A Welcoming Church
“Brothers and Sisters, “Believers in our glorious Lord Jesus Christ must not show favoritism” James 2:1
The body of Christ, the church, is made up of people who God has accepted, forgiven and raised up to be a royal priesthood wearing the righteousness of Christ. This was all accomplished by grace without regard to gender, color, ethnicity, country of origin, age, health, wealth, or social status. God does not discriminate on matters of outward appearance or the identity we inherit. God does not show favoritism. Likewise, the church is to be a welcoming community that gives honor, space, and acceptance to every person without discrimination. James gives the example of honoring a well-to-do person, but marginalizing a poor person. Failing to be hospitable and welcoming to all who Christ loves is an insult to God.
A second reason James gives for not showing favoritism is the royal law of God’s kingdom that we are to love our neighbor as we love ourselves. This command was originally spoken in terms of loving the foreigner living among you as one who is native-born (Leviticus 19:34). Again the emphasis is on being gracious and honoring a diversity of people.
Do we discriminate against or give special privilege to certain types of people in our church? Given our value for “Minnesota Nice” and friendly greetings it is not easy to tell. Bethany has been very intentional in wanting to be a place where everyone is welcome and that has been a blessing. Yet in this long process of growth and change to become a reflection of God’s kingdom, there are ongoing areas of growth. In James it speaks of honoring people by making a place for them front and center. How do we make place for people that helps them feel included or front and center rather than being on the fringe?
One dynamic about large groups is that there is often a dominant culture of the group. When it is quite strong, it takes on a standard of being what is normal. Everything else then is identified as being other than normal, rather than just being one more variety. This can make it difficult for other cultural practices to be expressed freely.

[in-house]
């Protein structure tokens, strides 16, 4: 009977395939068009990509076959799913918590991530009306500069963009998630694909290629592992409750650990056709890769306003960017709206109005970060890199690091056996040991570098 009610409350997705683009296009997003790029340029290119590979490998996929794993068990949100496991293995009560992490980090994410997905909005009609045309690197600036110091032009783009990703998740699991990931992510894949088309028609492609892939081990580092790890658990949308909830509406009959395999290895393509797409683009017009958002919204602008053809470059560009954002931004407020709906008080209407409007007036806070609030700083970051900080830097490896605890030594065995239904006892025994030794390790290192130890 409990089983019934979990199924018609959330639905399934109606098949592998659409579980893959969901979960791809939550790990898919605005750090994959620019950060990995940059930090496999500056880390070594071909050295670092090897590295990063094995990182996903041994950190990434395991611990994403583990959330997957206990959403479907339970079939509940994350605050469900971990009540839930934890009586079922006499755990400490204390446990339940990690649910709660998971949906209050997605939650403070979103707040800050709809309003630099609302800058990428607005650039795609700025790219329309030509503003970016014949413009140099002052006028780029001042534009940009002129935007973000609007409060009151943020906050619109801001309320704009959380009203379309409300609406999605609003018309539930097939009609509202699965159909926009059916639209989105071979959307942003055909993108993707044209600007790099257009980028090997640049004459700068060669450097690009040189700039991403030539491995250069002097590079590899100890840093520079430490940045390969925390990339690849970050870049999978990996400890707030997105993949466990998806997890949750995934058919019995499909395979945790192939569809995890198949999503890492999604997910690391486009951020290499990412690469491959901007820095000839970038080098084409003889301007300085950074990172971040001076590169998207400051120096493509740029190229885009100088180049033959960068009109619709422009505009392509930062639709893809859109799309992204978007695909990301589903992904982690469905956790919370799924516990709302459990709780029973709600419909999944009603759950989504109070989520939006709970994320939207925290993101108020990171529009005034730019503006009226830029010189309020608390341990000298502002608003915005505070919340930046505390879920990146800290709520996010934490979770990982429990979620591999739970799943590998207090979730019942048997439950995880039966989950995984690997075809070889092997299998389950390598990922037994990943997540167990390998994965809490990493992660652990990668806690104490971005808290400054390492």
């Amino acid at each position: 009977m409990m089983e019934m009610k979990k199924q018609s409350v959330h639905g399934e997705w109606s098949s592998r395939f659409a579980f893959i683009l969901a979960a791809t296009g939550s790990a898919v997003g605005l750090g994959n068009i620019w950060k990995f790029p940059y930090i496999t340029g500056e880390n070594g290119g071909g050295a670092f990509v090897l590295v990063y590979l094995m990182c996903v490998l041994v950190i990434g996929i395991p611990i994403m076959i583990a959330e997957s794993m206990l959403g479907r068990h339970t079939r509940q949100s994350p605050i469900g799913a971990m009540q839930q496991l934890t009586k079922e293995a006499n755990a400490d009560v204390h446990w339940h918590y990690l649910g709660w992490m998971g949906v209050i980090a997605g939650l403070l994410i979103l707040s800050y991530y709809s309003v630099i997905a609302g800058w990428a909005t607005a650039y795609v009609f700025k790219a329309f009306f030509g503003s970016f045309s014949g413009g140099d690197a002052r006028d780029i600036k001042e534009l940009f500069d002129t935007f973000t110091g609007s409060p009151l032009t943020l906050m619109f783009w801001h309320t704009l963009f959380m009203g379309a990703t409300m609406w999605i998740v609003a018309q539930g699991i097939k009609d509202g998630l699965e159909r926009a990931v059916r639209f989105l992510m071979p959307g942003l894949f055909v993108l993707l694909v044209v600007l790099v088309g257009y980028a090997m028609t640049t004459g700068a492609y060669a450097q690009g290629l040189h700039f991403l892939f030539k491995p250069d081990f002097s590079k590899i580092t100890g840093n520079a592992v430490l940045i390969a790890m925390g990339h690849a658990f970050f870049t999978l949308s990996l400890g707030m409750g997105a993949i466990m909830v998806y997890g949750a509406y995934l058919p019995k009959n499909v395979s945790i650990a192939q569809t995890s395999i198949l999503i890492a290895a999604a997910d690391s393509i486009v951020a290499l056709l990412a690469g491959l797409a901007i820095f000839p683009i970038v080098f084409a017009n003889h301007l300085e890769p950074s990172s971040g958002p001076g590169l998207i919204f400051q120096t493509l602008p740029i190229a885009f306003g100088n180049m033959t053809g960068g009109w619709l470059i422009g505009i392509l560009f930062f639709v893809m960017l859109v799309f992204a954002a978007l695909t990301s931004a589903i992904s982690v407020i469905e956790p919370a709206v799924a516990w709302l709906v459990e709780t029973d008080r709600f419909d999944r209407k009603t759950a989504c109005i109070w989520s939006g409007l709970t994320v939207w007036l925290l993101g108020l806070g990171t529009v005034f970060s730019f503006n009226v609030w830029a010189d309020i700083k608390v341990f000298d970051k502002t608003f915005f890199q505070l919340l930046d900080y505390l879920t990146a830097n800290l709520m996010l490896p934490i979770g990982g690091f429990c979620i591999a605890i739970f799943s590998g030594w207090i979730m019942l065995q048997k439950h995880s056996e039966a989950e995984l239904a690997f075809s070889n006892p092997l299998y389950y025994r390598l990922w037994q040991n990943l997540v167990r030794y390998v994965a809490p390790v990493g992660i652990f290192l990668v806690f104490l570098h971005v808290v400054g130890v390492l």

The dominant culture in Minnesota is English-speaking, Euro-American, with mid-western white values and customs. For whites, it seems like being a normal American. When we go to the grocery store there is normal food and then there are a few isles for “ethnic foods.” McDonalds is just a restaurant, but Old China Buffet is an ethnic restaurant. The reality is that we all have an ethnic identity, heritage and roots from another continent and all food is ethnic food of one kind or another. There is no one ethnic group that is to have the privilege of being “normal” in a way that diminishes or marginalizes others. One privilege of being white in Minnesota is living life with almost never having to accommodate or switch to another culture or value system different than the one in our home. The church, however, is called to be multi-ethnic.
Being a welcoming church in a multi-ethnic church is something different than just being friendly. It involves honoring, making space, and giving liberty for each person to contribute to the larger body of Christ by being oneself and sharing from our cultural heritage and experience. This is why the welcoming church values and practices biblical diversity and inclusion, by creating space where we all can find connections with our stories and past, as well as grow through learning from others. Why do we sing the same style of songs that the majority enjoy? Why not more hymns, bluegrass, gospel, or songs that reflect other cultural styles? To be sure, this is one of the great challenges that stretches our capacity, but if it allows all of us to be at home or to be “front and center,” then Christ’s love compels us to do so. Ultimately, it is our common identity in Christ and future hope that unites us and brings us together. But coming together only in uniformity is not a reflection of the unity of the body of Christ.
Does the church ever discriminate? Yes, we are to discriminate between good and evil. We are to encourage one another to flee from evil and to not grow faint in doing good. When there is destructive beliefs or behavior among us, we are to discern what is right and to apply discipline. But among believers in our glorious Lord Jesus Christ, we must not show favoritism.